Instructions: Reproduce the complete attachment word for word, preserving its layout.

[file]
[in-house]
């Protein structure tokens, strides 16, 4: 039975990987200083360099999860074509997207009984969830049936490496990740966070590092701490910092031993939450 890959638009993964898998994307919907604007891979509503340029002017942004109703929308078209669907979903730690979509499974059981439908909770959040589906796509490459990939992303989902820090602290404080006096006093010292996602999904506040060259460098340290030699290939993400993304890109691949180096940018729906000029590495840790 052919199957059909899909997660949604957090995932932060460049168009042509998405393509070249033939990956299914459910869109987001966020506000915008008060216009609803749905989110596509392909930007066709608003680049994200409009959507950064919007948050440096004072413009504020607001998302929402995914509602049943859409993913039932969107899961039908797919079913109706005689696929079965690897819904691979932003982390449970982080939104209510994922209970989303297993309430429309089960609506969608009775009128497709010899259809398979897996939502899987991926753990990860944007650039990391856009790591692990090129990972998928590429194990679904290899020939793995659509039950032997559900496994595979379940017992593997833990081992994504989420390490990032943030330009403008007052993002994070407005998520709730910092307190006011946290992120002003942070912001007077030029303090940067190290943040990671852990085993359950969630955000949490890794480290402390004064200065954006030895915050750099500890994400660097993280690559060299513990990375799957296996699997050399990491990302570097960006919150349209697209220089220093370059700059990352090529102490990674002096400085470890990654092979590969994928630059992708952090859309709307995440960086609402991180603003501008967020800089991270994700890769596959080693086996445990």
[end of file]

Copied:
[in-house]
């Protein structure tokens, strides 16, 4: 039975990987200083360099999860074509997207009984969830049936490496990740966070590092701490910092031993939450 890959638009993964898998994307919907604007891979509503340029002017942004109703929308078209669907979903730690979509499974059981439908909770959040589906796509490459990939992303989902820090602290404080006096006093010292996602999904506040060259460098340290030699290939993400993304890109691949180096940018729906000029590495840790 052919199957059909899909997660949604957090995932932060460049168009042509998405393509070249033939990956299914459910869109987001966020506000915008008060216009609803749905989110596509392909930007066709608003680049994200409009959507950064919007948050440096004072413009504020607001998302929402995914509602049943859409993913039932969107899961039908797919079913109706005689696929079965690897819904691979932003982390449970982080939104209510994922209970989303297993309430429309089960609506969608009775009128497709010899259809398979897996939502899987991926753990990860944007650039990391856009790591692990090129990972998928590429194990679904290899020939793995659509039950032997559900496994595979379940017992593997833990081992994504989420390490990032943030330009403008007052993002994070407005998520709730910092307190006011946290992120002003942070912001007077030029303090940067190290943040990671852990085993359950969630955000949490890794480290402390004064200065954006030895915050750099500890994400660097993280690559060299513990990375799957296996699997050399990491990302570097960006919150349209697209220089220093370059700059990352090529102490990674002096400085470890990654092979590969994928630059992708952090859309709307995440960086609402991180603003501008967020800089991270994700890769596959080693086996445990």